7. The foregoing conclusions are directly in line with actual experience in the western valleys where irrigation by wells has overdrawn the annual replenishment of a limited underground supply and where the process of exhausting the accur lated reserve of ages has gone to a more advanced stage than in Coachella Valley.

8. There is no source from which a supplementary supply of water can secured, other than the Colorado River. As put by Senator Johnson in Irrigation Committee Report, No. 592, on the Boulder Canyon Project Act Cong., 1st sess.) in the construction of the All-American Canal from the Colors River to Coachella Valley "lies the only hope of this section."

MONDAY, APRIL 12, 1937.

GILA PROJECT, ARIZONA

STATEMENT OF HUGO FARMER

Mr. SCRUGHAM. Mr. Farmer.

Mr. FARMER. Mr. Chairman and gentlemen of the committee, my lame is Hugo Farmer, and I appear before you in behalf of the proYosed appropriation for the Gila project.

Now, gentlemen, I would like to present each one of you with one f these booklets, if you will take them please. If you will turn to the nap that is in the booklet, about the center of it, it may help you to Follow some of my statements. It shows both the American and Mexi

an lands and the international boundary line marked with a red pencil.

In connection with that project, I want to call your attention to international problems which I consider make it imperative for the C'nited States to exercise reasonable diligence in developing the Gila project.

It was well stated by the special committee appointed by the Secretary of the Interior to investigate and report on the feasibility of the Gila project. First in a telegram, January 19, 1936:

We urge it as imperative to initiate water rights in Colorado River for one and two class lands in all units of project and for Arizona to establish sound water rights to needed portion Colorado water.

And in their final report, completed about February 15, 1936, afterstating that there had been 2,800,000 acre-feet of water reserved for the irrigation of American lands in Arizona, they state:

The water supply will be ample and the problem under consideration is, how must we proceed to insure to Arizona the perpetual rights to the supply named; i. e., 2,800,000 acre-feet?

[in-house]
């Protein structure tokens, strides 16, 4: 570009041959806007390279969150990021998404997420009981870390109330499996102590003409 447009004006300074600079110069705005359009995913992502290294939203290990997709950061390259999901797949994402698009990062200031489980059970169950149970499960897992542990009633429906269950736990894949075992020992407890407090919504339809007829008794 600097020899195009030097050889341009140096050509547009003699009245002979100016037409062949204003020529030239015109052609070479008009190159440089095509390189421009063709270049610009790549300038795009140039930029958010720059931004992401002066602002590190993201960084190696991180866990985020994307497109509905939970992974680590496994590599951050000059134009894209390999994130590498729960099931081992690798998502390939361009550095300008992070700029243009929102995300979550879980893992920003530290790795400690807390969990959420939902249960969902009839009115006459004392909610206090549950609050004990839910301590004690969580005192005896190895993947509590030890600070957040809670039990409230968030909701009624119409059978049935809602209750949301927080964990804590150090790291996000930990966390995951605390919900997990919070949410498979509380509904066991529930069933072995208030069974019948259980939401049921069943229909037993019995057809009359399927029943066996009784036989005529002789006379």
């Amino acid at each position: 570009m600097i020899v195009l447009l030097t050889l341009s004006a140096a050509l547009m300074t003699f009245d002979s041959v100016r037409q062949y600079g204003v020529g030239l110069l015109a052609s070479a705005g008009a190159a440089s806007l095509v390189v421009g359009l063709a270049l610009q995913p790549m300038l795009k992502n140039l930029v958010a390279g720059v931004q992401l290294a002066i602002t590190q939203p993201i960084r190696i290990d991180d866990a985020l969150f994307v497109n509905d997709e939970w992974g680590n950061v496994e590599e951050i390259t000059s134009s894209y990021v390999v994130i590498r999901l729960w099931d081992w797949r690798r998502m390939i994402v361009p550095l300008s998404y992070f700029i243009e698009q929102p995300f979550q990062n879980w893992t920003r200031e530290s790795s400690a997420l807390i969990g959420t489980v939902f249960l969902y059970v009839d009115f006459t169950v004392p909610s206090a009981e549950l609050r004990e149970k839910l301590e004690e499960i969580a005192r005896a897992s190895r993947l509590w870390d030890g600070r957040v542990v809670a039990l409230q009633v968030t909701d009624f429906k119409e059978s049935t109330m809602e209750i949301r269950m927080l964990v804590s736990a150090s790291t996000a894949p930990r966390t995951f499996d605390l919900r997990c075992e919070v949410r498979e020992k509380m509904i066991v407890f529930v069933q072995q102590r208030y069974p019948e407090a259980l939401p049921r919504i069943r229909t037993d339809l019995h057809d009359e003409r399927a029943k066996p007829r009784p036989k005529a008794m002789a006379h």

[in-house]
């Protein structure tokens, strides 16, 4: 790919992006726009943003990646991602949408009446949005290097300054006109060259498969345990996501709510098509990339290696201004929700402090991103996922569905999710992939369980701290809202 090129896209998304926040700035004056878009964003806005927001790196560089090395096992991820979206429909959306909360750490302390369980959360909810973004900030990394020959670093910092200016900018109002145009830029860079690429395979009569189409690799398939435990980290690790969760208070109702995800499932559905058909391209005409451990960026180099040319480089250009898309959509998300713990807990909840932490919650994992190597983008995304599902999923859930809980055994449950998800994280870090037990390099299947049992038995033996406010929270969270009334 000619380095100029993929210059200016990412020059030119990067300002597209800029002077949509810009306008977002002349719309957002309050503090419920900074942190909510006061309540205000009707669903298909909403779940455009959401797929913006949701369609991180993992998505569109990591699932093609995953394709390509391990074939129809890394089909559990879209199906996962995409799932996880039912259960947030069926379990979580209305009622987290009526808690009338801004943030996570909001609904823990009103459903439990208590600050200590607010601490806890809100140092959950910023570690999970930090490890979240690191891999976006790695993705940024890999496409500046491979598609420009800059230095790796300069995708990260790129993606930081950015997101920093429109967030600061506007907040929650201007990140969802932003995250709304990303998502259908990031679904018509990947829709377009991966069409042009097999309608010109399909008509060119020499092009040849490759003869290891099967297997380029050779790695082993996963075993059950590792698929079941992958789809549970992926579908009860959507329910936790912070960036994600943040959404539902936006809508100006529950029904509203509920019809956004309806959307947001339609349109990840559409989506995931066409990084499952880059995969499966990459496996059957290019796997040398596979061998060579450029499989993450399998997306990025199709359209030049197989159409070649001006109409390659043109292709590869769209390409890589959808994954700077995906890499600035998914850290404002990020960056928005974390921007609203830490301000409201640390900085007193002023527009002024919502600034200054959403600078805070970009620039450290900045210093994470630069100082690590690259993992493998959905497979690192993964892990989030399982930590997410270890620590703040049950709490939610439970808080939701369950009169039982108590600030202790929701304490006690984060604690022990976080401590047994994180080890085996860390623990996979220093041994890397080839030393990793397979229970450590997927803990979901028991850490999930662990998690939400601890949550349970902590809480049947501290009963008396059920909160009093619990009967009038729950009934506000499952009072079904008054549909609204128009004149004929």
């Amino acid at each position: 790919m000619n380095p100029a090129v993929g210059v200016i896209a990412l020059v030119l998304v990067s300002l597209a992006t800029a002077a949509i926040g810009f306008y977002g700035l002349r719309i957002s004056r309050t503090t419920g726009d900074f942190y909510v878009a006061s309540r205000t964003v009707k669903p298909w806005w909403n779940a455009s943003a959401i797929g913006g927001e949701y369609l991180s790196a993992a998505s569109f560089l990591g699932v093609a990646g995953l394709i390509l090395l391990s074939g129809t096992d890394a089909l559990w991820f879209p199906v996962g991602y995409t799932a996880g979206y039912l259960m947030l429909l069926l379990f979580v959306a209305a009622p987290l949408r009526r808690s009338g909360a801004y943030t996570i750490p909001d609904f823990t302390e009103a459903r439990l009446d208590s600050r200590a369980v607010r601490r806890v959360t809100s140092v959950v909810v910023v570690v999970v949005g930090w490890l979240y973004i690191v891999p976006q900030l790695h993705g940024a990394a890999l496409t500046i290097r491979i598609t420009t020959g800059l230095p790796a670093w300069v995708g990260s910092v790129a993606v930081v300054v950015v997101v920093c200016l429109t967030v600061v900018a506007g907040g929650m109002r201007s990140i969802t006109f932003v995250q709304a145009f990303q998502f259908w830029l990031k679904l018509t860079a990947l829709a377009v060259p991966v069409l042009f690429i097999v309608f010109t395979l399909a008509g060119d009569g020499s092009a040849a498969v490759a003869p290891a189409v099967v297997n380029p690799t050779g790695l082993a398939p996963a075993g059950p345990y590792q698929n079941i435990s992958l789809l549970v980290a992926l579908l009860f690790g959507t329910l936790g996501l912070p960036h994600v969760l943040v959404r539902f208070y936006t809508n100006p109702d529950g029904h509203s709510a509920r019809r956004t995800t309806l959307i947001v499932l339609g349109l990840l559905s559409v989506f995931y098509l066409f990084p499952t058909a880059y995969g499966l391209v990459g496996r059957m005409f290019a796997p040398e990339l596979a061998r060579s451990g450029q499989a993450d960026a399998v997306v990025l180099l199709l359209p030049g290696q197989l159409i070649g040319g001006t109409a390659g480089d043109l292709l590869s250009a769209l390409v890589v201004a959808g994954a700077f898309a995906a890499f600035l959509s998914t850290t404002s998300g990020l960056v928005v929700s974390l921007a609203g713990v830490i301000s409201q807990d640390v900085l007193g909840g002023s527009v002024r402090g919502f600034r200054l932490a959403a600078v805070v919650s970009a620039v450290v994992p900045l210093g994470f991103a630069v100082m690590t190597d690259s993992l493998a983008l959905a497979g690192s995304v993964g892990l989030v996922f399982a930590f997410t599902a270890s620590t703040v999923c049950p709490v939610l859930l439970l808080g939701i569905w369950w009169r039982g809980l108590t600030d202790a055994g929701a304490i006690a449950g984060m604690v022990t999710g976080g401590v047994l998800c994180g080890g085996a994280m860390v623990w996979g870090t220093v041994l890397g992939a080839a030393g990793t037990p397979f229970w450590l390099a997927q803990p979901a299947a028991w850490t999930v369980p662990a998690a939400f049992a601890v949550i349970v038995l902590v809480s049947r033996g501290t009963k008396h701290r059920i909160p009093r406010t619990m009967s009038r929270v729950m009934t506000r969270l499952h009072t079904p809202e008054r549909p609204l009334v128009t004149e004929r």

No other method is known than complying with the old law which makes it mandatory to initiate a right by actual construction of the necessary work and the application of water on the lands for beneficial use, and that due diligence is exercised in carrying on construction and settlement.

This project which is the heart of Arizona's future possible agricultural expansion, is threatened by both interstate and international complications.

Old Mexico has also a great stretch of mesa of several hundred thousand acres joining the Yuma Desert mesa of the Gila project at the international boundary and extending many miles south to the Gulf of California. It is a reasonable agsumption that this frostless Mexican mesa contigiuous to the Yuma Desert area will in time be viewed with favor by some American or foreign interests, if not by Mexico itself, which will lead to a demand for great quantities of Colorado River water to be applied to these lands at the risk of loss to American water rights.

While Mexico might have no legal rights for the irrigation of this great mesa, it may secure funds to make a start on a very comprehensive plan for irrigating both the mesa and new delta lands and acquire at least a moral right that would have to be considered in the future if our Government had allowed them to initiate rights for the irriagtion of new lands ahead of those in the United States. Mexico has already established valid claims to a substantial quantity on the delta lands through beneficial use.